Appletons' Cyclopædia of American Biography/Dennison, William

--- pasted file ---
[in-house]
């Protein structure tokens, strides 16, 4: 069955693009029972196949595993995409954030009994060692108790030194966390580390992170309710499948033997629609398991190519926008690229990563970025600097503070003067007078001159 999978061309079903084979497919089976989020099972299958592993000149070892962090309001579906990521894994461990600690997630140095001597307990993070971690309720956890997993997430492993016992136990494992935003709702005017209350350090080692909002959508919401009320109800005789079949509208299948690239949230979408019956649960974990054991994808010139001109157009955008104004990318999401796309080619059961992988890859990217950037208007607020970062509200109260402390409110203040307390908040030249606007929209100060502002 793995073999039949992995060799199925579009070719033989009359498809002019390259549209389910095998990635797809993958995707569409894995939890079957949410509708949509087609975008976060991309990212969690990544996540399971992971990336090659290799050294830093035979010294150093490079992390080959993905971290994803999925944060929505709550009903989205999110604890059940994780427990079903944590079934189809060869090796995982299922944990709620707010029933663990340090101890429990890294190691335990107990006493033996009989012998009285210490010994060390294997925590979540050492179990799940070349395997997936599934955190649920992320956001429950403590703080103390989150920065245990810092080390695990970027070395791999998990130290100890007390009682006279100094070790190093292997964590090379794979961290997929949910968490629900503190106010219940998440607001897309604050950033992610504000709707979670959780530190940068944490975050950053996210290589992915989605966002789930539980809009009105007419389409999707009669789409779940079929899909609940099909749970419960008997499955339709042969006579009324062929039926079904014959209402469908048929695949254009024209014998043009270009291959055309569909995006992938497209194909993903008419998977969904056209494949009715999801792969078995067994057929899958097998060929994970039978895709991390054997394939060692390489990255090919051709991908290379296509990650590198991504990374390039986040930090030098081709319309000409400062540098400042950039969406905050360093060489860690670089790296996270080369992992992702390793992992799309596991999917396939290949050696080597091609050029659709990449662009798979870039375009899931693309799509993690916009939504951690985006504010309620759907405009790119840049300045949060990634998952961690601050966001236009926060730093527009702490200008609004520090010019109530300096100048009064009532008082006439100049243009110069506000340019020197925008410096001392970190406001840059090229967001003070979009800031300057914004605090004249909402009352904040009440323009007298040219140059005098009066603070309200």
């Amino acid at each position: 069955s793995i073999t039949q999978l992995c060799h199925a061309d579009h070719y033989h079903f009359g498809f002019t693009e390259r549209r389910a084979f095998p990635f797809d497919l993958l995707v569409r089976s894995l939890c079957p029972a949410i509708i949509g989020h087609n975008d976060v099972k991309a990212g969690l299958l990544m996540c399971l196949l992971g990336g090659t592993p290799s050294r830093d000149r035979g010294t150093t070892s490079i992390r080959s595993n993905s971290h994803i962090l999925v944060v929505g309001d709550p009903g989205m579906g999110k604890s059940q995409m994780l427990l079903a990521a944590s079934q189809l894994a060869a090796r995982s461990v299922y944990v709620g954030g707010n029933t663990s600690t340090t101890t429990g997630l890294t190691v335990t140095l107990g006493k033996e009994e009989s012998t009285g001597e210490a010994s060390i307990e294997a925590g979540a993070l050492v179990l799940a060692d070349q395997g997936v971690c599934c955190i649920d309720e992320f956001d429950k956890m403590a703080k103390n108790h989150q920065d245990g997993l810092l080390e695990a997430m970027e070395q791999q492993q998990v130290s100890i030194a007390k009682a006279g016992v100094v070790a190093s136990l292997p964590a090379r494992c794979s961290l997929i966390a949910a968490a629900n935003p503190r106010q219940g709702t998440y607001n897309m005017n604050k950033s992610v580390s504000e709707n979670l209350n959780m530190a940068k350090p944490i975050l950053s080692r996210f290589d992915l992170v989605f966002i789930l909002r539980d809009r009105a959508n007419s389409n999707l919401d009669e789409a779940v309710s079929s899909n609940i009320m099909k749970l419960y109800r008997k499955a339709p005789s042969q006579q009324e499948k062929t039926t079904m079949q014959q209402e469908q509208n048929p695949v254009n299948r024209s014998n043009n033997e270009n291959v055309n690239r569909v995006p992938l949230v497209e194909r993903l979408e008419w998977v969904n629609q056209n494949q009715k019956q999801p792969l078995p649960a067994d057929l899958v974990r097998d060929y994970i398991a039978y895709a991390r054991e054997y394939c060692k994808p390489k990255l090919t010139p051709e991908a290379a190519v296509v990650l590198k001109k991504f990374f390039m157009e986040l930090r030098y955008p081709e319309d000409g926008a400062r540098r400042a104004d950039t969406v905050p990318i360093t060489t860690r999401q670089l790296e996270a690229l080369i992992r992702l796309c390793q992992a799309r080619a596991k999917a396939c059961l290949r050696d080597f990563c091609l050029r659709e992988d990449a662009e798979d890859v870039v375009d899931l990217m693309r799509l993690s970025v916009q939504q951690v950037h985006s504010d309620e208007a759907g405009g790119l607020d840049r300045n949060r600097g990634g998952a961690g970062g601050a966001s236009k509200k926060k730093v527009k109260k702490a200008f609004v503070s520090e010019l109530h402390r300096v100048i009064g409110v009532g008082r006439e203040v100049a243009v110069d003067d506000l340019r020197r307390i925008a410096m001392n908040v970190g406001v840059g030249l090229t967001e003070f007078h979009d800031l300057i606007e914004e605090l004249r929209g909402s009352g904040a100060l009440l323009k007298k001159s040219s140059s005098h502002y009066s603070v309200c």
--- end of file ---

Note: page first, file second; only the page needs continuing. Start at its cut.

DENNISON, William, war governor of Ohio, b. in Cincinnati, Ohio, 23 Nov., 1815; d. in Columbus, 15 June, 1882. His father was a prosperous business man, and had him prepared for college in the best schools of Cincinnati. He was graduated at Miami in 1835, studied law in Cincinnati, under the direction of Nathaniel Pendleton and Stephen Fales, and practiced in Columbus until 1848, in which year he was chosen to the state legislature. About this period Mr. Dennison became interested in banking and in railroad affairs, and was president of the Exchange bank and president of the Columbus and Xenia railroad company. In 1856 he was a delegate to the first National convention of the Republican party. He was chosen governor of Ohio in 1860 by the Republicans, and delivered his first message to the general assembly in 1861. At his suggestion the legislature voted $3,000,000 to protect the state “from invasion and insurrection,” and conferred power upon the executive to raise troops. Gov. Dennison was an anti-slavery man and an ardent admirer of President Lincoln. In response to his call for 11,000 troops, he offered 30,000, sending agents to Washington to urge their acceptance. He took possession of the telegraph lines and railroads in the name of the state, and siezed money in tran-situ from Washington to Ohio, which he gave to the quartermaster-general to clothe and equip soldiers. Gov. Dennison was a delegate to the Republican national convention in 1864, and was elected chairman. He was appointed by President Lincoln postmaster-general in 1864, and continued in that office , under President Johnson, until his resignation in 1866. Gov. Dennison was a member of the National Republican convention at Chicago in 1880, and was leader of the friends of Senator John Sherman during the struggle for the nomination. He was also a candidate for senator that year. He contributed largely to Dennison college, Granville, Ohio.